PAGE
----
But Conway is a
computer scientist who rejects easy answers, an engineer who makes
explicit distinctions between knowing, surmising and just plain
thinking out loud. And she wants it clear that she’s doing a bit of
all three as she talks about gender and computing: these are
observations she’s making here, not pronouncements.
That said, Conway’s a woman of strong opinions and rapid-fire
reasoning skills. She’s quick but thorough, punctuating long
soliloquies with short check-ins: “See what I mean?” “Understand
where I’m going with this?” And through it all, through hours of
thoughtful, open-ended and far-reaching discussion, Conway laughs
often and easily — a laugh she directs, in turns, at herself, at
life’s ironies, and at the differences between the sexes.
“All this stuff about girls not going into high tech because they’re
not good at math and science?” she says. “That’s nonsense.”
Creativity: The Mother of Invention
The math and
science thresholds aren’t all that high, and besides, getting over
them is only the beginning. “What makes or breaks a career isn’t
math and science, it’s the ability to create and innovate,” she
says. “And guys have no lock on that. Not even close.”
In fact, she suggests, women tend to be more comfortable with the
creative give-and-take from which great ideas come. Unfortunately,
most don’t realize that high tech has as much to do with
collaboration as with calculus.
are lots of women who would love the work, but first they have to go
to college and study engineering and computer science,” she says.
“And there is nothing — nothing — about that experience that
remotely suggests what a creative, exciting, dynamic profession it
is. So women don’t choose it.
obvious why women aren’t going into engineering,” she says. “It’s
not that it’s too difficult — it’s not. It’s the culture of higher
ed. And that really galls me.”
Women who do earn engineering degrees
should be more savvy about the firms they join, Conway says. Most
companies don’t get it yet, but the old paradigm is on its way out.
“If you look around and all you see are a bunch of white nerdy guys,
get out of there,” she says. “That’s not where great work is going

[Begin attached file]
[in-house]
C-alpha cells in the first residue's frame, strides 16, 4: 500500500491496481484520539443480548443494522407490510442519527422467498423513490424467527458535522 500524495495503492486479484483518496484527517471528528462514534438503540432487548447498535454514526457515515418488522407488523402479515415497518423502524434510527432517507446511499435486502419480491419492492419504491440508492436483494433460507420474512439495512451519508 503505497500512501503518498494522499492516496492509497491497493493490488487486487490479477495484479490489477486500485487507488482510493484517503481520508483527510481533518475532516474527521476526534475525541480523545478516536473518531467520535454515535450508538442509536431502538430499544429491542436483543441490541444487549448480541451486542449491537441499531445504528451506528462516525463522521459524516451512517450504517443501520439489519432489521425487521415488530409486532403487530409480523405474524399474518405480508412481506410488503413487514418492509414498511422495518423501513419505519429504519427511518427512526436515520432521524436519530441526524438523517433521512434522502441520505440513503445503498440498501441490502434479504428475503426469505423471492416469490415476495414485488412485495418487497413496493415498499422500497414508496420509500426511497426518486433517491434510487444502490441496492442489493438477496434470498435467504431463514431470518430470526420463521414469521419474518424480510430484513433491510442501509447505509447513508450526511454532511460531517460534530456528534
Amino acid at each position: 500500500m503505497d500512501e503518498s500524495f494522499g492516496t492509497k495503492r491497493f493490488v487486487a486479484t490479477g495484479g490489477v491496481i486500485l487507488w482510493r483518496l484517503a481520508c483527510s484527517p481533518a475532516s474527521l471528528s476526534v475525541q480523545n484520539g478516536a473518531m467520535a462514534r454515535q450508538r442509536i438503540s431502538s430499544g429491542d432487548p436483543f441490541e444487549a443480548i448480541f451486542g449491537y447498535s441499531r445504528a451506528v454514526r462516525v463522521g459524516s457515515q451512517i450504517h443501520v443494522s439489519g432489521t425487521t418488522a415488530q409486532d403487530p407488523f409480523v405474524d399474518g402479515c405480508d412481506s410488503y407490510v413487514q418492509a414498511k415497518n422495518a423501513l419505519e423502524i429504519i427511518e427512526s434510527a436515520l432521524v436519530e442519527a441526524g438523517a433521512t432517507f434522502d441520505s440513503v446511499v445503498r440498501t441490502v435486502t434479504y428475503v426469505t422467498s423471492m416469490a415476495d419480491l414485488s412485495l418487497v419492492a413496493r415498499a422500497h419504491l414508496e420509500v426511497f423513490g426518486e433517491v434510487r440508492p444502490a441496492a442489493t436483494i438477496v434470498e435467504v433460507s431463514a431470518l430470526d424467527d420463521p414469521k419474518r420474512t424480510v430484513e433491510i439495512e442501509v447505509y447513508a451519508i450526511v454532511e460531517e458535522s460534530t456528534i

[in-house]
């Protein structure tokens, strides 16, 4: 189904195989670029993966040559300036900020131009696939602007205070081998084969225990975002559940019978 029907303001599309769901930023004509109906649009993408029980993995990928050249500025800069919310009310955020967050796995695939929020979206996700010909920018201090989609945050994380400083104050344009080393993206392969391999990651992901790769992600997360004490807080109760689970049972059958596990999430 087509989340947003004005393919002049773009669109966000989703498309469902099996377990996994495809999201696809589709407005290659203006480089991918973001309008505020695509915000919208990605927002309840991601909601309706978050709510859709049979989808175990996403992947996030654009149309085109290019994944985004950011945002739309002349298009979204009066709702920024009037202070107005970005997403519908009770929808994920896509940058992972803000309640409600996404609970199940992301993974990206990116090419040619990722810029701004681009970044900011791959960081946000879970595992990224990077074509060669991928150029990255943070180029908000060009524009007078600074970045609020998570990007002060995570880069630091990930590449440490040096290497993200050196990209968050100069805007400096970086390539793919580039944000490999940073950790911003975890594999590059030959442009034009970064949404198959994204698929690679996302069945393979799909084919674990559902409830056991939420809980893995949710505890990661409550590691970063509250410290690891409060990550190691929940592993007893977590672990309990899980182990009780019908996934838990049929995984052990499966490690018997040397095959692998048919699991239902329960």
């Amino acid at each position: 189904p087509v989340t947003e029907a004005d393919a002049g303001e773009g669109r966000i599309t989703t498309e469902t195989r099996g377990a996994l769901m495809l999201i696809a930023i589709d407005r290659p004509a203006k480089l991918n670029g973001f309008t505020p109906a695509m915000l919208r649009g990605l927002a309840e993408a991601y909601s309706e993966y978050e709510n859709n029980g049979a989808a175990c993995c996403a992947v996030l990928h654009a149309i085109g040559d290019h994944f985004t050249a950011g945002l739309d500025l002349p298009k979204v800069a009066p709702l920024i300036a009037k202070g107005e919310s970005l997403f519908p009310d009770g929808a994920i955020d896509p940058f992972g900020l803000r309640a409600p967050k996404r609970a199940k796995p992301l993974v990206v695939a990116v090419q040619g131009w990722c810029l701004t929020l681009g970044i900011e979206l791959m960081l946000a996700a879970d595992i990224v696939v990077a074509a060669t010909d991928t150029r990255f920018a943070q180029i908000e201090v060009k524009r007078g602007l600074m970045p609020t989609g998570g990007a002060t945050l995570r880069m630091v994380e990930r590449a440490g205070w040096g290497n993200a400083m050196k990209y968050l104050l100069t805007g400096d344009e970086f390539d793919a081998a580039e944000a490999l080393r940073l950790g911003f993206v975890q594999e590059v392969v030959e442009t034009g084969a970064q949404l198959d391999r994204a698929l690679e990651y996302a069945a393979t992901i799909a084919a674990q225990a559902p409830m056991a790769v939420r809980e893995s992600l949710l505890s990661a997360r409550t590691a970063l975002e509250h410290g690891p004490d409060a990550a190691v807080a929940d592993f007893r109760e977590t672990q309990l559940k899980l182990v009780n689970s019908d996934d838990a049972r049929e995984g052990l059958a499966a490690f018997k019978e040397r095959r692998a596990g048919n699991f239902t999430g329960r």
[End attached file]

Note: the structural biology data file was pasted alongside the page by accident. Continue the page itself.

New ideas are most likely
to emerge from a mix of wildly divergent points of view, Conway
says. And that means the IT environment should be a place where
difference is not tolerated but celebrated.
“Really hot, sharp, creative people want to be in a place that
appreciates diversity,” she says. Women should use a work site’s
attitudes towards all kinds of “otherness” as a marker for its
degree of gender equity.
workplaces may seem to have gotten over their discomfort about
having women around, but if you notice their reactions to people who
are gender variant — slightly feminine guys or slightly butch gals,
for example — that’s a marker for how welcoming they truly are.
“The more comfortable an organization is with diversity — all kinds
of diversity — the higher the glass ceiling is going to be.”
Conway points to the
work of women like Dr. Anita Borg, director of the Institute for
Women and Technology at Xerox Parc, whose research helps women
imagine, design, and help create technologies that reflect their
needs and sensibilities.
“What Anita has
managed to do is show, not as speculation but as a reality, that
there are domains of technology that guys aren’t going to think
about,” she says.
Guys didn’t think
about collaboration when they created the personal computer decades
ago. “It was such a huge improvement over what had gone before,”
Conway says, “but it came out of a certain ideology — a male
“All of your interactions with
a PC have that kind of highly constrained, turf-bound, control-bound
male feel to them,” she says. “It’s like a male
Herself in Tech
The female version would have been
very different. “You’d all be working together on a big whiteboard,
sharing your ideas, and yacking away,” she says. “That’s a more
female thing, wrapping yourself and your friends in the technology.”
Broadband and wireless are about to transform everything yet again.
And technology is about to become more collaborative, more
sensitive, more interactive, and more, well, feminine.
“We’re entering the decade in which women will put their stamp on
technology,” Conway predicts. “It’ll have to do with collaboration,
teaming, augmenting in very strong ways our social connectivities,
feeling each other’s presence in the world.
“It’s time,” she says. “And it’s all sitting there, waiting for us.
It really is.”
A teacher and a journalist, Dianne Lynch is the author of
Virtual Ethics. Wired Women appears on alternate Wednesdays.